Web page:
The minutes of the meeting of the Reserve Bank of India’s Monetary Policy Committee used to be largely repetitive of policy details – going into the details of analysis and decisions, but this changed in October 2020 when the MPC was introduced to include new faces Was reorganized.
Since then, extensive issues have been discussed in the minutes. One such discussion is the efficacy of so-called forward guidance. The MPC guides the markets with its policy stance for a fixed period of time to indicate its possible action. These are important for the markets but not all members are in favor of these time-based guidelines.
For the second time, Jayant Verma, an MPC member, a professor of finance and accounting at the Indian Institute of Management (IIM), Ahmedabad, has highlighted the problem with the failure of further guidance from the RBI. In the latest MPC policy minutes he has to say:
The major motivation for further guidance was to reduce long-term yields against the backdrop of an excessive yield yield curve. Unfortunately, further guidance has failed to level the yield curve and I now see little merit in keeping up with it. As the popular quote (often misinterpreted Albert Einstein) says: Insanity is repeatedly doing the same thing and expecting different results. A leveling of the yield curve remains an important goal but, I think it should use other means that are primarily located outside the remit of the MPC.
Varma goes on to say:
Another reason is that time-based forward guidance is no longer appropriate. The experience of the past several months suggests that in the aftermath of the epidemic, forecasting has become more difficult. It is clear that some economic and statistical relations have broken down in the current paranormal environment. As a result, model risk has now become an important issue as both are shown in large real forecast errors and the spread of forecasts from different models. Model risk presents a much less problematic problem than the well-defined statistical prediction of any single model. In this situation, it seems to me that it is not prudent to reveal excessive confidence in forecasts. Instead, MPCs must have the agility and flexibility to respond quickly and adequately that can bring new data into the future. Time-based guidance is inconsistent with this imperative.
This is not the first time Verma is raising these points. Soon after his appointment, he voiced his disagreement over the choice of MPC words used in his further guidance.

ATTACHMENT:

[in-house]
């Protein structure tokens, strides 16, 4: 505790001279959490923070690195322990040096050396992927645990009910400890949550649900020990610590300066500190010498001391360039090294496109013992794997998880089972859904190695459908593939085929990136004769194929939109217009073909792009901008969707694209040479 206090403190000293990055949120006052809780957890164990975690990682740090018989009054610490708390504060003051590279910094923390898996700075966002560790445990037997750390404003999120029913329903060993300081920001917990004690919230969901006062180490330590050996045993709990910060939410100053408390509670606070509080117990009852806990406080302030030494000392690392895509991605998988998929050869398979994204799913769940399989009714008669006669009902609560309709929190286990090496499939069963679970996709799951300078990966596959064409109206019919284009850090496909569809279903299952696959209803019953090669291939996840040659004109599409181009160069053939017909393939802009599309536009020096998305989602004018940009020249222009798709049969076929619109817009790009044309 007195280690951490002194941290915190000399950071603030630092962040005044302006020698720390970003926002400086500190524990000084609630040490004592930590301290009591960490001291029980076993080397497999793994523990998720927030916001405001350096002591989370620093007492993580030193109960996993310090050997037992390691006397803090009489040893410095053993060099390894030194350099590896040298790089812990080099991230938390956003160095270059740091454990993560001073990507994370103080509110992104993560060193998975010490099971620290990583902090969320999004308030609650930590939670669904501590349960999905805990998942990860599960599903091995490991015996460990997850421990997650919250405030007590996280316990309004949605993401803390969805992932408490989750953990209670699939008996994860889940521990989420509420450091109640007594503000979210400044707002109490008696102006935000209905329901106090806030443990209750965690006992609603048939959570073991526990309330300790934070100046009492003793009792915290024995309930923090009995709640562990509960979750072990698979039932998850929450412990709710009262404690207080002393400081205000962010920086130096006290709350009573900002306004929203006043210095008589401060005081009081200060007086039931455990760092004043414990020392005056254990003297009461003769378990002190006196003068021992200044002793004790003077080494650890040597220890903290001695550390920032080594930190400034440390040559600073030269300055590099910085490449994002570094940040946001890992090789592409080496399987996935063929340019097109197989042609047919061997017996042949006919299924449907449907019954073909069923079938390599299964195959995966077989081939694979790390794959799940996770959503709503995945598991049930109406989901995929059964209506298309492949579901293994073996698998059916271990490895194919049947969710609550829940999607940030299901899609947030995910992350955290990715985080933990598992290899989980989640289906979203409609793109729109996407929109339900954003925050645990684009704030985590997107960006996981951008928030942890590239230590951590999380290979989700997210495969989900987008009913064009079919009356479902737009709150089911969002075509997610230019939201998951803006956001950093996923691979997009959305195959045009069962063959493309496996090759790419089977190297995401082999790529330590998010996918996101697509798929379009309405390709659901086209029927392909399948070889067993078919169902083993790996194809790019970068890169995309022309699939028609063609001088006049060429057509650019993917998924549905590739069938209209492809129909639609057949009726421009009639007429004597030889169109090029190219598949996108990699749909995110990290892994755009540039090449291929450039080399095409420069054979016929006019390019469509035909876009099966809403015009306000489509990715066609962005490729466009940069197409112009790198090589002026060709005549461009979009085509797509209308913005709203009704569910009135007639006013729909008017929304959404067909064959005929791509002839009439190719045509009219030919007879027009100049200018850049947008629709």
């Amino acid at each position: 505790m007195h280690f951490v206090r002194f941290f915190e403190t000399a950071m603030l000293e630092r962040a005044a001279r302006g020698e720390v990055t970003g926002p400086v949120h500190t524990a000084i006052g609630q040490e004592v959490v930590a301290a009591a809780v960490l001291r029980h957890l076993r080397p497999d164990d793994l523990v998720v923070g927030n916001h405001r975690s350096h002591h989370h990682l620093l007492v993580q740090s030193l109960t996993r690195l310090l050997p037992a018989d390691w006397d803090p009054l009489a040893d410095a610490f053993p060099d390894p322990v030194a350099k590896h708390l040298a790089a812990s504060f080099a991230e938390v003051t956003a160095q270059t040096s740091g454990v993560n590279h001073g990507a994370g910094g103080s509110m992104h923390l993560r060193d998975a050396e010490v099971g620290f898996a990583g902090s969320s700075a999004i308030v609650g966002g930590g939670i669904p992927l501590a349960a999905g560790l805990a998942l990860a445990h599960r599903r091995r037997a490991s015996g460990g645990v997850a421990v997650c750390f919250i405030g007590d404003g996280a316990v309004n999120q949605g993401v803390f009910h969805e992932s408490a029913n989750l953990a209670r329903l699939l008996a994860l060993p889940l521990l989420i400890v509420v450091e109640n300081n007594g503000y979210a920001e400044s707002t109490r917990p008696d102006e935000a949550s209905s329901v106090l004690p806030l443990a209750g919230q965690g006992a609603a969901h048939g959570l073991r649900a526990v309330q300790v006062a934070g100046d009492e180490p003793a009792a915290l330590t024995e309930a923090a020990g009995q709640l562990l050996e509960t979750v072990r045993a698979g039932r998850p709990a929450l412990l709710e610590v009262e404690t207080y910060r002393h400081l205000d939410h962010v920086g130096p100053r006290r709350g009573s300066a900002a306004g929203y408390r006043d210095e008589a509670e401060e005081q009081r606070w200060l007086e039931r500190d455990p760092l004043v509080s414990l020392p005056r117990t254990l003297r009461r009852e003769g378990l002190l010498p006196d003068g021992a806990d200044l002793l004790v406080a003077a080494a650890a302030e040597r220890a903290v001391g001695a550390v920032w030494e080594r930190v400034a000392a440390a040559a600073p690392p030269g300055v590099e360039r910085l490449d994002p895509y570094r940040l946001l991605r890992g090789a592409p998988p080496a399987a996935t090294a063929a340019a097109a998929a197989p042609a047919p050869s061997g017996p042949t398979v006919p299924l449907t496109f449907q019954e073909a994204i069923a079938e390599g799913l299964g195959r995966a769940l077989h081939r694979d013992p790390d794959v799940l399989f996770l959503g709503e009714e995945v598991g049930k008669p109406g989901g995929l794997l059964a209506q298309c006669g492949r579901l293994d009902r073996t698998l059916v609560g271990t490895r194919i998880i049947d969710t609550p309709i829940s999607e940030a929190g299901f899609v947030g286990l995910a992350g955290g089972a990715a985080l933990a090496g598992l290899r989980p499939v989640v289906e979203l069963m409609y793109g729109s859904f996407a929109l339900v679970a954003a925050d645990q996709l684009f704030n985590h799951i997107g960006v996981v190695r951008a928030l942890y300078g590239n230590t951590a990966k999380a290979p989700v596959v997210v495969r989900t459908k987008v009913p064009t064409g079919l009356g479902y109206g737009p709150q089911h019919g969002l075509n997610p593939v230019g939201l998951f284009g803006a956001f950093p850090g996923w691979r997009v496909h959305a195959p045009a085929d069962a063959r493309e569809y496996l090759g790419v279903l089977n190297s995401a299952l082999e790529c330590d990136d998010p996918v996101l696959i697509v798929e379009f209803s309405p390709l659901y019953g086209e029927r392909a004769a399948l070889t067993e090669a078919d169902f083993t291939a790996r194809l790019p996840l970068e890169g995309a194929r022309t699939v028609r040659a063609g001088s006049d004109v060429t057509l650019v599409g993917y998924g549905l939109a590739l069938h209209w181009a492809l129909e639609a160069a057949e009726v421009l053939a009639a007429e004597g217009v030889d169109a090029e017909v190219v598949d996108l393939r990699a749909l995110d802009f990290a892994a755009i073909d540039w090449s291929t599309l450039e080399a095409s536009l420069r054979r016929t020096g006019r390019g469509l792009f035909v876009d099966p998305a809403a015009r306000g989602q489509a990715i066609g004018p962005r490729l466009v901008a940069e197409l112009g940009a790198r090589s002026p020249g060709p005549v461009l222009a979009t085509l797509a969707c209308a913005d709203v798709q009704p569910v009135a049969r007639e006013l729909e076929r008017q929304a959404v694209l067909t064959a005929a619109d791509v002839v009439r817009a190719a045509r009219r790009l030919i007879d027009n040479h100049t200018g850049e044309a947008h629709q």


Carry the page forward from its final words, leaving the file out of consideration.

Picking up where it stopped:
The guidance in the October policy stated this: “The MPC also decided to continue with a minimal adjustment stance during the current fiscal year and into the next financial year – to revive growth on a sustainable basis and mitigate the impact COVID-19 on the economy, while ensuring that inflation remains within the target going forward. “
Verma said that the date-based forward decision is not a decision but an expectation. In a world full of unpleasant surprises, MPCs have to be data-driven.
“I say strongly about the view that the MPC hurts its credibility when it uses words that do not imply its true meaning. Therefore, when I offered date-based further guidance in the MPC’s proposal When spoken, he disagreed with the choice of the word ‘sure’. Many experts agree with him.
“I am firmly of the view that the MPC risks damage to its credibility when it uses words that do not accurately reflect what it means. I therefore disagree with the choice of the word ‘decided’ when it comes to the date based forward guidance in the MPC resolution.”
If inflation continues to rise and growth is faster than expected, how will the MPC remain “stable”? What if high inflation forces the panel to raise the rate? Can it remain in an adjustment mode? Therefore, maintaining a harmonious stance is more of an expectation than a decision.
The basic point on both occasions — the inability of forward guidance — is discussed in the MPC by none other than Ashima Goyal, who stated in MPC’s latest meeting minutes that she would support a move to time-based data-based guidance. is. Both Verma and Goyal have a point. If the October guidance was intended to level the yield curve, this data suggests.
Secondly, outbreaks of coronaviruses have made economic data unpredictable. Not all attempts by RBI to hold yields for long have been successful. Despite the massive liquidity push, retail inflation is consistently high. In this context, should the MPC continue with its further guidance, or simply, as Verma suggests, with whatever new data it brings, has the agility and flexibility to respond rapidly and adequately? This issue certainly leads to a wider debate.